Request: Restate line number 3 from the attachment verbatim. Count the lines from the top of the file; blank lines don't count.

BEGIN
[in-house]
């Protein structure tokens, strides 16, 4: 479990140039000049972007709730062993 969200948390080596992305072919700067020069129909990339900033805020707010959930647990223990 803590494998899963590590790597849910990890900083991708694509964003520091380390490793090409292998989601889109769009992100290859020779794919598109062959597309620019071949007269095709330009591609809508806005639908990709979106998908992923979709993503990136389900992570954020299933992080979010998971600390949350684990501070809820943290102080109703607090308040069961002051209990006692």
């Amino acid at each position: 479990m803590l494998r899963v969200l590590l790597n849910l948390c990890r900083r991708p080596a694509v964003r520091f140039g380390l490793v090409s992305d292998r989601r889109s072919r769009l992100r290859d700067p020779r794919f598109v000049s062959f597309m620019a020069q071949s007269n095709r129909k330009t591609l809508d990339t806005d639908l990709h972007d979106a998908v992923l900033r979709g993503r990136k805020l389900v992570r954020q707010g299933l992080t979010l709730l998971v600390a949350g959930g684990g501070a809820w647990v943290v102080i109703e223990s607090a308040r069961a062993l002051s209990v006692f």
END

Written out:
């Amino acid at each position: 479990m803590l494998r899963v969200l590590l790597n849910l948390c990890r900083r991708p080596a694509v964003r520091f140039g380390l490793v090409s992305d292998r989601r889109s072919r769009l992100r290859d700067p020779r794919f598109v000049s062959f597309m620019a020069q071949s007269n095709r129909k330009t591609l809508d990339t806005d639908l990709h972007d979106a998908v992923l900033r979709g993503r990136k805020l389900v992570r954020q707010g299933l992080t979010l709730l998971v600390a949350g959930g684990g501070a809820w647990v943290v102080i109703e223990s607090a308040r069961a062993l002051s209990v006692f």